Israel's Iran Policies After the Nuclear Deal

by Dalia Dassa Kaye

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سياسات إسرائيل بشأن إيران بعد الاتفاق النووي

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Research Questions

  1. How have Israel's views of Iran evolved as the Iran nuclear agreement was negotiated and implemented?
  2. How have Israeli postures and policy options vis-à-vis Iran developed in the post-deal environment?

For more than a decade, Israel has been at the forefront of efforts to expose and prevent a potential Iranian nuclear weapon capability. It is thus not surprising that Israel was one of the most vocal opponents of the nuclear negotiations with Iran that led to a final agreement in July 2015. Despite some positive assessments in Israel's security community about the value of rolling back the Iranian nuclear program for a number of years, the overwhelming majority of political and security leaders in Israel remained highly skeptical of the deal and Iran's broader regional intentions. Yet, remarkably, after years of Israel making the Iran nuclear file its top national security priority and months of contentious debate that severely tested the U.S.–Israeli relationship, once the agreement became a reality, the nuclear issue quickly moved off the radar in Israel's political and public discourse. To be sure, concerns about Iran did not vanish; they just evolved from a focus on the nuclear issue to Iran's ability to threaten Israel in nonnuclear spheres, particularly through its support for Hizballah and its growing presence in Syria, on Israel's northern border. Israel's views of Iran will no doubt continue to evolve as the Iran nuclear agreement is fully implemented, flounders, or ultimately unravels. But Israel's response following the agreement and preparations for the future already signal likely Israeli postures in the years to come, as well as potential flash points that could threaten regional stability and U.S. national security interests.

Key Findings

The Official Israeli Response to the Final Nuclear Agreement Was Hostile

  • Prime Minister Netanyahu called the agreement a "stunning historic mistake" and noted that Israel was not bound by the agreement.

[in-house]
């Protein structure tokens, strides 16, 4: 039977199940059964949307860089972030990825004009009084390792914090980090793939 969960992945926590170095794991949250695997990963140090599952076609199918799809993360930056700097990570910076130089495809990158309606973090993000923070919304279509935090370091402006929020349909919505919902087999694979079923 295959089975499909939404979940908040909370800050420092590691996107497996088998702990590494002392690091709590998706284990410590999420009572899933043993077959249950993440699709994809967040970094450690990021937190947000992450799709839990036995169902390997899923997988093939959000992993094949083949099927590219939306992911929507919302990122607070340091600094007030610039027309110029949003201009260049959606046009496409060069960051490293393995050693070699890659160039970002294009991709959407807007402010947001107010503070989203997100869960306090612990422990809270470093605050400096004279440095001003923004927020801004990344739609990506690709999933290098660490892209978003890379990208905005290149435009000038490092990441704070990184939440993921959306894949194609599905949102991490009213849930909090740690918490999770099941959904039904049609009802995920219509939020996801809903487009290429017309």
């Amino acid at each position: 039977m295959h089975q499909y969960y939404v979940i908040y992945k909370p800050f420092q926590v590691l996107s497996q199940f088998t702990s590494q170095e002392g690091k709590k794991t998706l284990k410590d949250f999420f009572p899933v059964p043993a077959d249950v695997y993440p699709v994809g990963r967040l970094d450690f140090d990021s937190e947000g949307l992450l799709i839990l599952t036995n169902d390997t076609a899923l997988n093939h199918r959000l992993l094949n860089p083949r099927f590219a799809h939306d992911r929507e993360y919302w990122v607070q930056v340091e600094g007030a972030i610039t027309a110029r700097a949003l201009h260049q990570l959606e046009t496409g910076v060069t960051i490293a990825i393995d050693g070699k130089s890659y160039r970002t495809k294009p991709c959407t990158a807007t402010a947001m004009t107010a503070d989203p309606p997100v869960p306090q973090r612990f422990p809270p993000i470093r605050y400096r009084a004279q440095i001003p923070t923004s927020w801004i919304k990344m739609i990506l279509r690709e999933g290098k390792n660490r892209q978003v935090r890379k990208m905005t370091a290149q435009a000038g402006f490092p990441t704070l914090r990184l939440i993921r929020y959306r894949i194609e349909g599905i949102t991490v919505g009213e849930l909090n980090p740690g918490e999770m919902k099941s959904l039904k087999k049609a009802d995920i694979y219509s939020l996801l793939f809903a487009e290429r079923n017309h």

• Differences with the prime minister emerged over his handling of the negotiations and the U.S. relationship but not his fundamental views of Iran.
  • The Israeli security establishment is less hostile to the agreement than members of the political elite are, but its broader assessment of Iran is similar.

Israeli Leaders Largely Adapted to the Reality of the Agreement as They Shifted Focus to Nonnuclear Areas of Concern and Began Preparations for the Future

  • Palestinian violence might have contributed to the downgrading of the Iran nuclear issue in Israeli domestic debates, but the conflict in Syria quickly became the predominant concern among Israel's security establishment.
  • The agreement is unlikely to serve as an impetus for more-robust and more-visible cooperation between Israel and the Arab Gulf.
  • A direct military strike against Iran's nuclear facilities is largely off the table, but military conflict with Iran is still possible through escalation in the Syrian theater.
  • Israeli efforts are more likely to focus on nonkinetic areas, exposing Iranian violations and sanctioning Iran's nonnuclear activities.
  • Israel is already demonstrating an interest in bolstering its own deterrence capabilities in the post-deal environment.


  • U.S. officials should consider Israeli redlines in future negotiations over a post-conflict settlement in Syria, particularly in discussions with Russia. Although a permanent end to the conflict in Syria unfortunately does not appear imminent, a final agreement that prevents Iran or Hizballah from establishing a permanent Iranian presence on Israel's border could avoid future instability.
  • Enhanced and broader communication channels between the United States and Israel will also be important. The United States and Israel should institute clear understandings about what would constitute a violation of the agreement and what the range of acceptable responses might be.
  • Over the coming decade, the United States could share information about Iran's compliance or offer Israeli officials regular intelligence briefings on the state of Iranian nonnuclear programs that concern Israel (particularly Iran's missile program). The next U.S. president could also create a working group to plan for the agreement's termination, consulting with Israelis early in the process.
  • Increased and regular engagement among political leaders, not just technical experts, could further strengthen Israel's confidence in the agreement and allow U.S. policymakers to convey core U.S. regional interests, preventing misunderstandings about U.S. policy in the region.
  • More-institutionalized and more-frequent channels for U.S.-Israeli communication on the agreement would minimize distrust.

Research conducted by

This research was conducted within the RAND Center for Middle East Public Policy (CMEPP), part of International Programs at the RAND Corporation.

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